87.61 miles, 2,753 feet of climbing
We stayed last night at the Triangle L Ranch. It’s a very cool art ranch. Hannah enjoyed the sculpture walks. I was feeling low so I worked on getting ready for bed. But I did have a nice visit with Jim Cowlin Of the US 89 Appreciation Society.
My alarm went off at 4 a.m., which really felt like it was too early. We drove to Catalina and I started my final day of this long ride.
The first 20 miles were downhill and pleasant. I was going 22 mph into Tucson. I had to make my way around some construction. As I was making my way south of the city, it started to rain—hard. I got into the truck and waited it out. I fell asleep and woke up 30 minutes later. It was still raining, but it had abated enough that I could continue.
I was riding past fruit farms and finally made my way over to Interstate 19, which replaced Highway 89. I took the frontage roads and continue in the intermittent rain. I was so soaked that every little scratch and wound stung. I hate being that wet. Between that and the fact that most of the food I had prepared had gone bad, I was a bit grumpy.
There are a couple of places where the frontage roads disappear and I had to go on I-19. As I got closer to Nogales I went back to the frontage roads and made my way into town. I have spent 1700 miles wondering how I would react on completing this ride. When I finished my first LOTOJA, I was so focused on pedaling that the volunteers had to talk me off the bike. Once I realized I was actually done, I cried. When I everested, I was so tired that I collapsed in the back seat of the truck and slept for three hours. I was an emotional mess for a day, probably more from the lack of sleep than anything else.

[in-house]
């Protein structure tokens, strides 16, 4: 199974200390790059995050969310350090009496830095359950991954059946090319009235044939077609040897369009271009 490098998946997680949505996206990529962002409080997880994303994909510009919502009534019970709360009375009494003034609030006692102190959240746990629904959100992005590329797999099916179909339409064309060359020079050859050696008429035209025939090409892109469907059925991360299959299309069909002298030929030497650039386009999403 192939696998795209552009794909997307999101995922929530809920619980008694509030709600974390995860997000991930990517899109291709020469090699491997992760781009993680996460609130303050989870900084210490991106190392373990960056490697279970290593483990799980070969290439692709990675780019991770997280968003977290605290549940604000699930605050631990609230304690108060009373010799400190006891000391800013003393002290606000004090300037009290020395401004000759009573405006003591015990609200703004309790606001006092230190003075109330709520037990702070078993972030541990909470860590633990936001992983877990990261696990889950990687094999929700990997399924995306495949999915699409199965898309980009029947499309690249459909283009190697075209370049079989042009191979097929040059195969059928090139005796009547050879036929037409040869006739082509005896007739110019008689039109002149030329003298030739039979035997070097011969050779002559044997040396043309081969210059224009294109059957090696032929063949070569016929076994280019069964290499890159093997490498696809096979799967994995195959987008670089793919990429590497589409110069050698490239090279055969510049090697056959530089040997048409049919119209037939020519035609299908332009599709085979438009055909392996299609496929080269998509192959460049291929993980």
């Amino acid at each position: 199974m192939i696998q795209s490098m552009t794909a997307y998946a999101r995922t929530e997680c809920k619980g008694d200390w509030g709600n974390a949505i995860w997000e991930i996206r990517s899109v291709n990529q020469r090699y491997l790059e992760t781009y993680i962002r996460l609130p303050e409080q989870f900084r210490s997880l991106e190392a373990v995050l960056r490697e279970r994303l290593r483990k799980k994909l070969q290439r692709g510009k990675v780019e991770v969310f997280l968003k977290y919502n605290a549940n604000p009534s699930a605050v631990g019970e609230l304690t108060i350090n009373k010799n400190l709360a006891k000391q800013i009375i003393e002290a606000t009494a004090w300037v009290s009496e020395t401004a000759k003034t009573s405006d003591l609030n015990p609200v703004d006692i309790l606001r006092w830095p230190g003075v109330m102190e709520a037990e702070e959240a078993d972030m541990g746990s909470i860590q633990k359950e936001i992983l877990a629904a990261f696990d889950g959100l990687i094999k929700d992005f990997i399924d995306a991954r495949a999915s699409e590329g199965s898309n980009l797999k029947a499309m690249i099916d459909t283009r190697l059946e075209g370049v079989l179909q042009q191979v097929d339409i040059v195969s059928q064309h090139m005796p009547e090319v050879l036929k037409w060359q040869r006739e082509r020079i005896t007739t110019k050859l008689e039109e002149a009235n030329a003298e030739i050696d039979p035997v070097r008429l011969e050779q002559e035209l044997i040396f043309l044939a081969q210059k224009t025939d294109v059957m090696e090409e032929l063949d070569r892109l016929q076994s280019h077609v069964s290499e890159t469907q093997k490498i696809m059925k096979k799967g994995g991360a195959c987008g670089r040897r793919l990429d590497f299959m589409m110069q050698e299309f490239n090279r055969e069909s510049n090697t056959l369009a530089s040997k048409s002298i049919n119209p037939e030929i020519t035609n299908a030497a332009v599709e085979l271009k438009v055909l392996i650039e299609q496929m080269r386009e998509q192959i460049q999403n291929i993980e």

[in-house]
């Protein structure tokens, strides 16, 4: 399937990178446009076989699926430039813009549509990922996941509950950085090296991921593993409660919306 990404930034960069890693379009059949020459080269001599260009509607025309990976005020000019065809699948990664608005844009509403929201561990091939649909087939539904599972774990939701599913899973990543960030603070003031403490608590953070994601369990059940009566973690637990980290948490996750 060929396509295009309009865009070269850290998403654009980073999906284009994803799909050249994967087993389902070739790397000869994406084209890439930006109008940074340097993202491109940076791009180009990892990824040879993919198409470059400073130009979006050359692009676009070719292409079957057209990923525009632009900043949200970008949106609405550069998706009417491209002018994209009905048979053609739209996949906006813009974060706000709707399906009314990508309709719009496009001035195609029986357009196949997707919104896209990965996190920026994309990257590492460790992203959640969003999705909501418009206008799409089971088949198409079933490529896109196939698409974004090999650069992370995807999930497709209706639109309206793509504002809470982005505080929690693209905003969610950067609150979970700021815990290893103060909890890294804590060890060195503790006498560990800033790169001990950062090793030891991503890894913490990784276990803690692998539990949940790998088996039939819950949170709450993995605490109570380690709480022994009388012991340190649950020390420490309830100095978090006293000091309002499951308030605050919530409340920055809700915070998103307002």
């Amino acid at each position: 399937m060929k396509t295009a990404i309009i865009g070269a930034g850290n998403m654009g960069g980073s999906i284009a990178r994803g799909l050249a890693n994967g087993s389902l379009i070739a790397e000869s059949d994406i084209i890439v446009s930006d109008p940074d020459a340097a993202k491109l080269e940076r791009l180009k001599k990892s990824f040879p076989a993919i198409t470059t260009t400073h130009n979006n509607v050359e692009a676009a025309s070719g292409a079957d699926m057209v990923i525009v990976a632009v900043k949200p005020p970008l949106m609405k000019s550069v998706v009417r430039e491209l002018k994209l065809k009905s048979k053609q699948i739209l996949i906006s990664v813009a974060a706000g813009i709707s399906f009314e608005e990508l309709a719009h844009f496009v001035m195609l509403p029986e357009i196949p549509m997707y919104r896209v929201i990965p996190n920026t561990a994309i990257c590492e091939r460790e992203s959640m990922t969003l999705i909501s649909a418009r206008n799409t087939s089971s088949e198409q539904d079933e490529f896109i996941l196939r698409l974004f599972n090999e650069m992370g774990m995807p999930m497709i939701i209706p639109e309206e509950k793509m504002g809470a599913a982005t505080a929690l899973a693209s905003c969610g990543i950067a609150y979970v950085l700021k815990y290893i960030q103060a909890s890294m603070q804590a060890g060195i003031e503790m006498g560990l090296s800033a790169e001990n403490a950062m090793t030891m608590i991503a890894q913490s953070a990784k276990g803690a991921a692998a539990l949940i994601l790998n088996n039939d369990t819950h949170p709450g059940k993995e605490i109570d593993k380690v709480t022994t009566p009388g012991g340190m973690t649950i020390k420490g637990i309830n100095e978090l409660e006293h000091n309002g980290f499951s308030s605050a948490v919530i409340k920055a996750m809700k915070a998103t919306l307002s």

As I was pedaling, I suddenly saw the pink wall. I reached the border and diverted over to the pedestrian entrance. I pedaled up and stopped. My first thought was where do I go now? Then I realized that I was done. I got off the bike and took a picture of myself in front of the border crossing. As I was taking a picture, a guy called out and asked if I had ridden across the country. I proudly told him yes and he asked if I was the Biking Buddha.
I’m not. He had me mixed up with some other cross-country cyclist.
We went across the border and walked around since the kids wanted to be able to say they entered Mexico.
As we were coming back across, I handed my passport to the border control officer, she looked at the computer and asked, “Um, this says that you crossed the Canadian border on July 11 on bicycle?”
I proudly told her that I had and that I rode it all the way here.
A quick correction: I was wrong. I said this route went through or past seven national parks. But it turns out that it goes past eight national parks. On our way home today, we visited Tumacácori National Historic Park. It’s on a frontage road. The park is the site of a Jesuit mission that was built in the 1600s. It was abandoned in 1856. If you’re ever down on this end of 89, it’s worth a visit.
I’m glad to be done. This was a great adventure and I’m glad I did it, but I’m ready for a rest. I’m sure I’ll share more thoughts later.
But we’re not done yet
Yes, we’ve now ridden from Canada to Mexico, but right now we’ve only reached 60 percent of our fundraising goal. Please take a moment to think about how cancer has touched your life, or how it may touch it in the future and donate. You never know. The research Huntsman does today, just might save your life tomorrow.
On a related note, if you would like us to come visit your group and talk about this adventure, cancer, and the Huntsman Cancer Institute, please contact us.